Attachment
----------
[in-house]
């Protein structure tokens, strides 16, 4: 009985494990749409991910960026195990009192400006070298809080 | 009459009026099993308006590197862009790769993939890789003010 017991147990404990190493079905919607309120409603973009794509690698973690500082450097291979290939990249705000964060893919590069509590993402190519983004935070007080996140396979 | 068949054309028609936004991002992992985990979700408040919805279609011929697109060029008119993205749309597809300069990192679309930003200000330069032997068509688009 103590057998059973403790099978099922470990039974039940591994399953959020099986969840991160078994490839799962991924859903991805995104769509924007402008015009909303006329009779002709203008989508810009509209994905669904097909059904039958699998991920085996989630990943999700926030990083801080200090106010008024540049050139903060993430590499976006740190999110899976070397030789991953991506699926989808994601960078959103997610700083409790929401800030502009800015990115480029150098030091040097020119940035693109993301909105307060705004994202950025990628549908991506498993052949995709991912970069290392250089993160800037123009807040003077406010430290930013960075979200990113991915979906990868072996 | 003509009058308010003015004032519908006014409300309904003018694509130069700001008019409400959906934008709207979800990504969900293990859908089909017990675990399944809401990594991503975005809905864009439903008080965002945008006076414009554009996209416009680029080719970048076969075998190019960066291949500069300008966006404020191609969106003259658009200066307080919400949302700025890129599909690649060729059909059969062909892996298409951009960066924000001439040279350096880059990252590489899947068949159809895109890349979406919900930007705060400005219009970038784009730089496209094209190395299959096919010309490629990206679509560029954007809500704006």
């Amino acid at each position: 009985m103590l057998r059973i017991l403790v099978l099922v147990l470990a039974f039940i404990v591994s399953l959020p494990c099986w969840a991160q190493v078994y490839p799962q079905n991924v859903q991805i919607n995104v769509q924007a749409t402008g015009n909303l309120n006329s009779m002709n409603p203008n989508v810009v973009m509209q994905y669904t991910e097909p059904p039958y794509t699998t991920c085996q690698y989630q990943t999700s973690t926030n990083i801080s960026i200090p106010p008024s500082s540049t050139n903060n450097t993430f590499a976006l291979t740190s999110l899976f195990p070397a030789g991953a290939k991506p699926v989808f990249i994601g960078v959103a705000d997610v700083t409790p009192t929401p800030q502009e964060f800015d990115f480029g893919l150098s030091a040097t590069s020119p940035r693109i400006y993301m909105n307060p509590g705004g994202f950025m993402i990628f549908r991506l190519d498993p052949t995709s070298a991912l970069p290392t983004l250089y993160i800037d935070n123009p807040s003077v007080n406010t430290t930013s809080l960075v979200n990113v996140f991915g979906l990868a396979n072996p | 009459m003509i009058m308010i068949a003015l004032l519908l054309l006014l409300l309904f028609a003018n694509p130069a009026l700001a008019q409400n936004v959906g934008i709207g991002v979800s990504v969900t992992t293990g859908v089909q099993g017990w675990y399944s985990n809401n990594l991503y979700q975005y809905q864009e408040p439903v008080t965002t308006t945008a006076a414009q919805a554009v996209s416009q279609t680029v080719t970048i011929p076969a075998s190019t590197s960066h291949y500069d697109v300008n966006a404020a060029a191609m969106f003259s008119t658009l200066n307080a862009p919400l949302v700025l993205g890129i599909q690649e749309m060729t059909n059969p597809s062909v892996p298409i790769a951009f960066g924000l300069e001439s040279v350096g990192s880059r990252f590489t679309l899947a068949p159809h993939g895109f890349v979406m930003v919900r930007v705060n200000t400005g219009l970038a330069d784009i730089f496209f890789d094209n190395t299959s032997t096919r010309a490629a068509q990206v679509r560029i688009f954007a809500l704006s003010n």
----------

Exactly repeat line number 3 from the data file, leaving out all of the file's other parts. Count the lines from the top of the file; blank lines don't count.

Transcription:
């Amino acid at each position: 009985m103590l057998r059973i017991l403790v099978l099922v147990l470990a039974f039940i404990v591994s399953l959020p494990c099986w969840a991160q190493v078994y490839p799962q079905n991924v859903q991805i919607n995104v769509q924007a749409t402008g015009n909303l309120n006329s009779m002709n409603p203008n989508v810009v973009m509209q994905y669904t991910e097909p059904p039958y794509t699998t991920c085996q690698y989630q990943t999700s973690t926030n990083i801080s960026i200090p106010p008024s500082s540049t050139n903060n450097t993430f590499a976006l291979t740190s999110l899976f195990p070397a030789g991953a290939k991506p699926v989808f990249i994601g960078v959103a705000d997610v700083t409790p009192t929401p800030q502009e964060f800015d990115f480029g893919l150098s030091a040097t590069s020119p940035r693109i400006y993301m909105n307060p509590g705004g994202f950025m993402i990628f549908r991506l190519d498993p052949t995709s070298a991912l970069p290392t983004l250089y993160i800037d935070n123009p807040s003077v007080n406010t430290t930013s809080l960075v979200n990113v996140f991915g979906l990868a396979n072996p | 009459m003509i009058m308010i068949a003015l004032l519908l054309l006014l409300l309904f028609a003018n694509p130069a009026l700001a008019q409400n936004v959906g934008i709207g991002v979800s990504v969900t992992t293990g859908v089909q099993g017990w675990y399944s985990n809401n990594l991503y979700q975005y809905q864009e408040p439903v008080t965002t308006t945008a006076a414009q919805a554009v996209s416009q279609t680029v080719t970048i011929p076969a075998s190019t590197s960066h291949y500069d697109v300008n966006a404020a060029a191609m969106f003259s008119t658009l200066n307080a862009p919400l949302v700025l993205g890129i599909q690649e749309m060729t059909n059969p597809s062909v892996p298409i790769a951009f960066g924000l300069e001439s040279v350096g990192s880059r990252f590489t679309l899947a068949p159809h993939g895109f890349v979406m930003v919900r930007v705060n200000t400005g219009l970038a330069d784009i730089f496209f890789d094209n190395t299959s032997t096919r010309a490629a068509q990206v679509r560029i688009f954007a809500l704006s003010n």